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22 June 2011

Agile and PRINCE2

In January 2008, I posted an article on PRINCE2 and Agile which it seems has been #1 in Google for those search terms ever since and consequently has received a great deal of attention, comments and traffic.

More than 3 years later I have worked on 4 agile projects, become a PRINCE2 and MSP practitioner and qualified in DSDM (the Agile project management method mentioned in my earlier blog). I've also got a lot more experience - see my LinkedIn profile at http://www.CraigCockburn.com for further details - including 3 projects for Central Government (BERR, CIO Council and DirectGov).

Given the recent push to have Agile more accepted in government circles I thought it was time to update the blog.

A few things have been happening recently
  1. The Agile Delivery Network are hosting a meeting later today. I am attending - the ADN appears to be a small developer led community promoting the use of Agile in government, especially from the software development perspective and working with the Institute for Government
  2. This week we have seen reports in the IT media about the Government turning to small companies for help in introducing Agile and a number of important blogs such as Agile can fix government IT calling for agile to be taken seriously as a delivery method.
  3. There has been a fair amount of debate about Agile in Government on the DSDM Group on LinkedIn and the DSDM group itself is also responding to the System Error report 
  4. The government ICT strategy (March 2011) also states "Additionally, the application of agile ICT delivery methods, combined with the newly established Major Projects Authority, will improve government’s capability to deliver projects successfully and realise benefits faster. "
  5. Increasingly organisations outside of government are deploying DSDM as a project management method rather than PRINCE2 as DSDM not only incorporates the benefits of Agile, but is also suitable for an environment that is regulated, compliance driven and is interested in meeting CMMI standards. Swiftcover (part of the AXA Group) won the award for "Most Agile aware organisation" at the inaugural UK agile awards in 2010.
So lots of change it seems. So where does that leave Agile, PRINCE2 and the appropriate choice of project management method in the new world of Agile government.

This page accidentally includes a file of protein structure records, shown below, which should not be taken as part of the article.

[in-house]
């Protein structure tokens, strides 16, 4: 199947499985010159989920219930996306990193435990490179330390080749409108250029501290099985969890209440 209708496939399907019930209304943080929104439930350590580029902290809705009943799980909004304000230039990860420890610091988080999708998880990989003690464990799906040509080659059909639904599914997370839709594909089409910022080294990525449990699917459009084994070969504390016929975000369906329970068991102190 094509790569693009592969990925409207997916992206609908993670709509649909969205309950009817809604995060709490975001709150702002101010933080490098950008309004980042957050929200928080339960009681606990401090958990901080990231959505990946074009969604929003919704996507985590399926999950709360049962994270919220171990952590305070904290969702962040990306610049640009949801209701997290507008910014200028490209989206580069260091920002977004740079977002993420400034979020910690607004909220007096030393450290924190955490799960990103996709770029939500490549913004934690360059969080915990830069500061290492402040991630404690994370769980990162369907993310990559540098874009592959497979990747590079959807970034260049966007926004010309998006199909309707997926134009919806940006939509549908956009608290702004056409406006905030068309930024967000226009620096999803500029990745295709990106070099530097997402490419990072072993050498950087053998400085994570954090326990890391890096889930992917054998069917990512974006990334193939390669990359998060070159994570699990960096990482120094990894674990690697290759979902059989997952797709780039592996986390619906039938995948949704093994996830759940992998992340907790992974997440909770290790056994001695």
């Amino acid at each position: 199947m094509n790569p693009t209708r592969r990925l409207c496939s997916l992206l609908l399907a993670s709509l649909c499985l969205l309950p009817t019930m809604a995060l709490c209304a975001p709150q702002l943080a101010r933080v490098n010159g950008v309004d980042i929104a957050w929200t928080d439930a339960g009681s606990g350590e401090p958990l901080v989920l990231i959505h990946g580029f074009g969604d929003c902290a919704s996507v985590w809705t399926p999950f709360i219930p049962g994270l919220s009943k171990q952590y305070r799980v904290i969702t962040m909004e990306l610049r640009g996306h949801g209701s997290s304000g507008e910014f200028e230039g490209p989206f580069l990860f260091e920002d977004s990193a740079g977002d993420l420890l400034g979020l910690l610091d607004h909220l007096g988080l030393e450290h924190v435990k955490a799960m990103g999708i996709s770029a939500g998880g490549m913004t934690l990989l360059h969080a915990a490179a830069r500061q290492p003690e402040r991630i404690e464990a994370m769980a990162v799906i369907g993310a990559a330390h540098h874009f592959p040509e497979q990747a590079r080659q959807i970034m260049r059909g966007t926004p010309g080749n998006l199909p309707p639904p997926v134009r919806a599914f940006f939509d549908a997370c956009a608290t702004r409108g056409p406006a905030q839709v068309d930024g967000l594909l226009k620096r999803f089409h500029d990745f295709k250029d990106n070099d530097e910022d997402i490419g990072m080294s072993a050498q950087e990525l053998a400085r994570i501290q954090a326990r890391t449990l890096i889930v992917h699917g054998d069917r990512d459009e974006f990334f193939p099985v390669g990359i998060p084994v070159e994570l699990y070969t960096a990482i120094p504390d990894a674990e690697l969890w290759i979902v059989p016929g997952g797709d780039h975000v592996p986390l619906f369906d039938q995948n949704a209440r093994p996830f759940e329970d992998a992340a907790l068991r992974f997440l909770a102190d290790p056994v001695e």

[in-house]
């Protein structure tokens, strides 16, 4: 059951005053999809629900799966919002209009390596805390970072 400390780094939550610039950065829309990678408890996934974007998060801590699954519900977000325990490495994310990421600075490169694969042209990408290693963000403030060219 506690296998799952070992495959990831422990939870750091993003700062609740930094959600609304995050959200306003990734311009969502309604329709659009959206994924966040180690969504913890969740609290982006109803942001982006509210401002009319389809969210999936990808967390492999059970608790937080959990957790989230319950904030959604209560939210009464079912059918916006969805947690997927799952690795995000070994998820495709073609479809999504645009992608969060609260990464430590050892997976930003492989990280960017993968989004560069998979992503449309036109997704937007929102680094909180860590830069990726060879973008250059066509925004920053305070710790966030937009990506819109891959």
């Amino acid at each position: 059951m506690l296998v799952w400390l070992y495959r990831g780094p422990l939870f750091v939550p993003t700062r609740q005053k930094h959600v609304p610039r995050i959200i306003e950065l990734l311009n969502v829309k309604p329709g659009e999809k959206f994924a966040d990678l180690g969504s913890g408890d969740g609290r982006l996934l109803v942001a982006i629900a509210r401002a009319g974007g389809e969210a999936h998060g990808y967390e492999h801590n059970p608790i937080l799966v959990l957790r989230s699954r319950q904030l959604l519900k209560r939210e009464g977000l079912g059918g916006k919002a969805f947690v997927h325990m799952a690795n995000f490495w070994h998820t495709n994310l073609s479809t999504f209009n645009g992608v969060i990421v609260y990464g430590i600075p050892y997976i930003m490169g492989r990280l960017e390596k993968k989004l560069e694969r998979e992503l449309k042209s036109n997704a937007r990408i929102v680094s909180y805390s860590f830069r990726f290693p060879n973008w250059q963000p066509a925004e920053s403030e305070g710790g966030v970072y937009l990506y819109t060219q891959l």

I am project management method neutral. I am not pro or against PRINCE2. What I am against is using PRINCE2 when it is either unsuitable for the project in question or that it is suitable, but there are more suitable methods. There is nothing in the PRINCE2 manual about producing reams of documentation although to be fair DSDM as an Agile project management method does go further and state that documentation should only be produced where it adds value. Neither am I going to recommend Agile when there are certain projects (especially those with risk to life) where you cannot adequately timebox testing and for which a pure Agile approach would be less than ideal.

PRINCE2 by itself assumes a waterfall like approach where the requirements are signed off at some level and then handed to development. There's no principle in the usual PID of fixing the time, cost and quality and flexing the scope. However, PRINCE2 does afford the project manager quite a lot of freedom and flexibility. The project manager works within the tolerances of time, cost, budget (and possibly scope) that are set by the project board and these can be as wide or as narrow as is appropriate for the project. In that regard, PRINCE2 gives the project manager the flexibility to get on with the job as best they see fit within those parameters. I was programme manager on the BCS "IT Project Team of the Year 2010" award winning programme. This was run along these lines of light touch management and working within agreed parameters - something common to both Agile and also a sensibly run PRINCE2 project. PRINCE2 really can have as much or as little ceremony as you like, it doesn't have to be a bureaucratic monster that some make it out to be, but in differentiating it from Agile, PRINCE2 does assume you know a lot more up front and are prepared to spend longer in analysis having detailed requirements to "sign off".